(Reuters) – A U.S. judge said on Wednesday he was uncertain if he had a legal basis to bar the U.S. Commerce Department from imposing restrictions on video-sharing app TikTok after a Pennsylvania judge.
U.S. District Judge Carl Nichols for the District of Columbia ordered both parties to file legal papers by Friday to address whether TikTok still faces “irreparable harm” from the U.S. order that Apple Inc and Alphabet Inc’s Google app stores remove the app for download by new users.
The Trump administration contends TikTok poses national security concerns as the personal data of U.S. users could be obtained by China’s government. TikTok denies the allegations.
Nichols said he was unsure if TikTok could demonstrate “irreparable harm” to win a new injunction.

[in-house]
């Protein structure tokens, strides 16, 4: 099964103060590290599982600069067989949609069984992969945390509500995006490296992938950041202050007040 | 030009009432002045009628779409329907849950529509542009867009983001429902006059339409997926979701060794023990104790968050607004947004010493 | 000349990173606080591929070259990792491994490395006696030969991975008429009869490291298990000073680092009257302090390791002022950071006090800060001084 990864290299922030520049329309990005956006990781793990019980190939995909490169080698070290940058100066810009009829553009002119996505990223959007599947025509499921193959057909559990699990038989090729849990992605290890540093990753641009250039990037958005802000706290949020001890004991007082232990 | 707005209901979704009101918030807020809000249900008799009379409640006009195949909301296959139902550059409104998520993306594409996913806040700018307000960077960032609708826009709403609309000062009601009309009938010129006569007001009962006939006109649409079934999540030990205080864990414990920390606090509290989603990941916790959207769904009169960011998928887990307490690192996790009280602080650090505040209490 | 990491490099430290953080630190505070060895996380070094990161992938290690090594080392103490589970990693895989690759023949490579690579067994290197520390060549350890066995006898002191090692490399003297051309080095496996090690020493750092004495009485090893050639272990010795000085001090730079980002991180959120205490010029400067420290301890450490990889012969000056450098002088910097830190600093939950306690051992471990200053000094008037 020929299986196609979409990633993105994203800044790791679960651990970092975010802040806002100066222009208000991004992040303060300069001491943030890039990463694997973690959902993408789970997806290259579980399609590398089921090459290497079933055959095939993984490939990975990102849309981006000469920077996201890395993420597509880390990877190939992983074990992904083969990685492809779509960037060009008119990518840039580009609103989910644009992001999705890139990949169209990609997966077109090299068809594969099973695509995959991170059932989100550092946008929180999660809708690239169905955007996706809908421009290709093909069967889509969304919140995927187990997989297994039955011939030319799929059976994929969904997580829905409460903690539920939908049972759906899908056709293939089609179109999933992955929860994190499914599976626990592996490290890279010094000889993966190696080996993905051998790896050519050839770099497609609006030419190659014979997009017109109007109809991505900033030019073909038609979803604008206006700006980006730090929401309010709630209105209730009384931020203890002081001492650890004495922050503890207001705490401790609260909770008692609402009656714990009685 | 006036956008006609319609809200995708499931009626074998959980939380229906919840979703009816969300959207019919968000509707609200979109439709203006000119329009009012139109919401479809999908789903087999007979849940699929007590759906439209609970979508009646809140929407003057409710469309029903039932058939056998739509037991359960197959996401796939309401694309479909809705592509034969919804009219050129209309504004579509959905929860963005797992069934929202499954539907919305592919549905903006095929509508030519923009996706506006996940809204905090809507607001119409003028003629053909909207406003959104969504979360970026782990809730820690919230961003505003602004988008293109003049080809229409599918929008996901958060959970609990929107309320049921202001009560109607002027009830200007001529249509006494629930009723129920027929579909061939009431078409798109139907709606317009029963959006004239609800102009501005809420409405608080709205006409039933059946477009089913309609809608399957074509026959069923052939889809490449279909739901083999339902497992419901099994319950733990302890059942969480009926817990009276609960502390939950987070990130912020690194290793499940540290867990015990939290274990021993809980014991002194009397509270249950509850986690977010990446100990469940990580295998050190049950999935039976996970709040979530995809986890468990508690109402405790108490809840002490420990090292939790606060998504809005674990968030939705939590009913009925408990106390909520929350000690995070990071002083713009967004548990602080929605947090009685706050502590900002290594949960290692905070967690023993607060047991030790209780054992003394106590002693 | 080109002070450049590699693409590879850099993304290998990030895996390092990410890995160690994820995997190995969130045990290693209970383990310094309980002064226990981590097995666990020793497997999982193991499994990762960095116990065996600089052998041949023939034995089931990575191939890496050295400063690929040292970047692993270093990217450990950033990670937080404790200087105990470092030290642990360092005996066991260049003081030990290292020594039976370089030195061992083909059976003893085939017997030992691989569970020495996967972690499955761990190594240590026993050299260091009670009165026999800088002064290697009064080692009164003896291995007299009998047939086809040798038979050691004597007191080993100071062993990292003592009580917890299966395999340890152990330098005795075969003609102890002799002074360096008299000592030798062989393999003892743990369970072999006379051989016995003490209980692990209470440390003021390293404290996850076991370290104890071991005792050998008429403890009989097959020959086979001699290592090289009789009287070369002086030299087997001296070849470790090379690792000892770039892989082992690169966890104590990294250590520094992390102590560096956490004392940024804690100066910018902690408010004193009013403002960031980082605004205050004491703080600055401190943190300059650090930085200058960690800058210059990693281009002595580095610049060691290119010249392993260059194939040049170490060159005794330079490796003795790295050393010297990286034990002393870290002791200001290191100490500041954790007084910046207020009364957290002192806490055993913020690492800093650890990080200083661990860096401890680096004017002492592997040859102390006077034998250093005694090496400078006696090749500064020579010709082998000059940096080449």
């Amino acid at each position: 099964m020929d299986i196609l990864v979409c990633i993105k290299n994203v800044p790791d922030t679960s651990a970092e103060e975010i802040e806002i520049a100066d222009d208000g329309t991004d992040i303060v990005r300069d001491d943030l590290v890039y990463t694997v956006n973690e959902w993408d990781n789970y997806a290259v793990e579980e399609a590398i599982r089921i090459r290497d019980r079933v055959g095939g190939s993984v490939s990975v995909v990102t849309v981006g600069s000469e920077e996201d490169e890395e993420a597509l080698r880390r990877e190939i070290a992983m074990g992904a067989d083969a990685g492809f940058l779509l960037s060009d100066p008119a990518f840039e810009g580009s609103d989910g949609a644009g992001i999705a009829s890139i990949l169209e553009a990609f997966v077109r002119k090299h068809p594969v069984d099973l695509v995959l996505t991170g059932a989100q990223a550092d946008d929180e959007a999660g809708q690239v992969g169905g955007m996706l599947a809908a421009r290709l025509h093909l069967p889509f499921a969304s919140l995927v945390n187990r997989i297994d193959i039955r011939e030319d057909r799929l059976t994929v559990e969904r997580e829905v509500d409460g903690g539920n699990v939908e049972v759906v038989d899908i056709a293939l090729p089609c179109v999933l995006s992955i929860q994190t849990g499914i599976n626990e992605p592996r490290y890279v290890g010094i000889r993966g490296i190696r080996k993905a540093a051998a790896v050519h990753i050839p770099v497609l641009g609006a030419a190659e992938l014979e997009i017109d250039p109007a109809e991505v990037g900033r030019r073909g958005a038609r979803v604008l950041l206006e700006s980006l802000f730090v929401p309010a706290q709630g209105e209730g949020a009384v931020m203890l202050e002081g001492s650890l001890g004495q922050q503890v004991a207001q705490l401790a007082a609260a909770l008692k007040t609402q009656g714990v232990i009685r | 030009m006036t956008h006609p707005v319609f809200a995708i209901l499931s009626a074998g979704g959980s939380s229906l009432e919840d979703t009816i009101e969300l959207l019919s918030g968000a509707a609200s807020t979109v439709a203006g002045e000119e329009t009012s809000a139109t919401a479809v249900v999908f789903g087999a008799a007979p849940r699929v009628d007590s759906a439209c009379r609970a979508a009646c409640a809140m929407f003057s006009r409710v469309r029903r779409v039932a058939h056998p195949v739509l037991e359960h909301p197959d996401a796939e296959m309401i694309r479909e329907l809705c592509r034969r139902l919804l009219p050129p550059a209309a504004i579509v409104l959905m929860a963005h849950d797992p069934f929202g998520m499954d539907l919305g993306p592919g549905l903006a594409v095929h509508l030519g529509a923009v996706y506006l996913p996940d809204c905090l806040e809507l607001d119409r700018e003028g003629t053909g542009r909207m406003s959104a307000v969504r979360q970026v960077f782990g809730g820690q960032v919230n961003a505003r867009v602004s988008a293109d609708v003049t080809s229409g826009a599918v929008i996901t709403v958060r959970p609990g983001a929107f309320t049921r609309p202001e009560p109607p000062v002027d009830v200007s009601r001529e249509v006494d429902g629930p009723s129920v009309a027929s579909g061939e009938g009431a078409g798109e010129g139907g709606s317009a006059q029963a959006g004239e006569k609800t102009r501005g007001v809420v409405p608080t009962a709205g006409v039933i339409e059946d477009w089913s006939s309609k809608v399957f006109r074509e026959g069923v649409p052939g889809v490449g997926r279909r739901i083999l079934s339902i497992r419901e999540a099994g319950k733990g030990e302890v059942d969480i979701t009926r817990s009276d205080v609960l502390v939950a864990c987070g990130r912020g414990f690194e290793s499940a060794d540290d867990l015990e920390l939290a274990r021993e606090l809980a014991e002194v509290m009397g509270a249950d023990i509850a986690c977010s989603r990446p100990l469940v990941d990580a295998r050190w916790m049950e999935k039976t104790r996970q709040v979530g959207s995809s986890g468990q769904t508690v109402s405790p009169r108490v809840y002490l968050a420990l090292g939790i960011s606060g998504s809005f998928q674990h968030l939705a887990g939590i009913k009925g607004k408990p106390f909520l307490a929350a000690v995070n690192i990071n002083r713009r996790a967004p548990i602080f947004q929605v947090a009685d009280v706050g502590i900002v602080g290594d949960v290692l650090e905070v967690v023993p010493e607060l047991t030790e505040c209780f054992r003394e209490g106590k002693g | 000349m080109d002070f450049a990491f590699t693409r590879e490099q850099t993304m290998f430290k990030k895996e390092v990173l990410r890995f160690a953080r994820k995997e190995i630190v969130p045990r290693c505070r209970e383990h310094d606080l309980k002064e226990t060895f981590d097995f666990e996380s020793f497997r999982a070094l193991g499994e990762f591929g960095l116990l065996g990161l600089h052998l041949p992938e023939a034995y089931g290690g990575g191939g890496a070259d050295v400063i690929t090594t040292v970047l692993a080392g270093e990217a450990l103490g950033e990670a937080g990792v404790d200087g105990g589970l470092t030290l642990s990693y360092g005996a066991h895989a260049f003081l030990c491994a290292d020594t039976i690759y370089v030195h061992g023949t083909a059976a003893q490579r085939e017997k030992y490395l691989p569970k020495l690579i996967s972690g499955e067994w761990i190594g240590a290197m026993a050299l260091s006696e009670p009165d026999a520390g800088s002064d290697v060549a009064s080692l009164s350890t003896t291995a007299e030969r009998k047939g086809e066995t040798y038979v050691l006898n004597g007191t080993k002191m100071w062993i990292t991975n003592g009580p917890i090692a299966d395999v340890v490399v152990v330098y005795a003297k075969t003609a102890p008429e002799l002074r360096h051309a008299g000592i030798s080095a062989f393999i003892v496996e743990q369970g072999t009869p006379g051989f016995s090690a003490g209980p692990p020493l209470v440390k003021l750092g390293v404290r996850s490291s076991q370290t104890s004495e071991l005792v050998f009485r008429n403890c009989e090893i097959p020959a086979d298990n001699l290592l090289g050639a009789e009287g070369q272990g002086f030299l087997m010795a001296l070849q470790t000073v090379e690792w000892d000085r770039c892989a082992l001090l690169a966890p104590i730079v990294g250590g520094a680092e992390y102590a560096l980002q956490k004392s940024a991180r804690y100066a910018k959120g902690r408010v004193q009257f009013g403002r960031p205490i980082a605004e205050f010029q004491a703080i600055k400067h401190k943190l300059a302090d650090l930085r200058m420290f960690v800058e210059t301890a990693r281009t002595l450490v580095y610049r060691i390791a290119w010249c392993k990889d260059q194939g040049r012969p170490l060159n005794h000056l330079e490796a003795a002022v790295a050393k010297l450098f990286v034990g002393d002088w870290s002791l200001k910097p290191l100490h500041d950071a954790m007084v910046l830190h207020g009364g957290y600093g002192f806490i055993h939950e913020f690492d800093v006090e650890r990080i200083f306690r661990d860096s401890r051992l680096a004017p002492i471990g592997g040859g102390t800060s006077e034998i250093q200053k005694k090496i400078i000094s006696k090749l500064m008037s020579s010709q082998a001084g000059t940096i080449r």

On Friday, U.S. District Court Judge Wendy Beetlestone stopped the Commerce Department from barring TikTok’s data hosting within the United States and other technical transactions that she said would effectively ban the use of the app in the country.
The restrictions were set to take effect Nov. 12. A Justice Department lawyer told Nichols the government had not decided whether to appeal Beetlestone’s order.
Beetlestone, whose ruling came in a lawsuit filed by three TikTok users, noted the app has over 100 million U.S. TikTok users.
On Sept. 27, Nichols issued a preliminary injunction against the government’s order. Beetlestone’s order also blocks the app store download ban.
Talks have been ongoing to finalize a preliminary deal for Walmart Inc and Oracle Corp to take stakes in a new company to oversee U.S. operations. U.S. President Donald Trump has said the deal had his “blessing.”
Reporting by David Shepardson; Editing by Richard Chang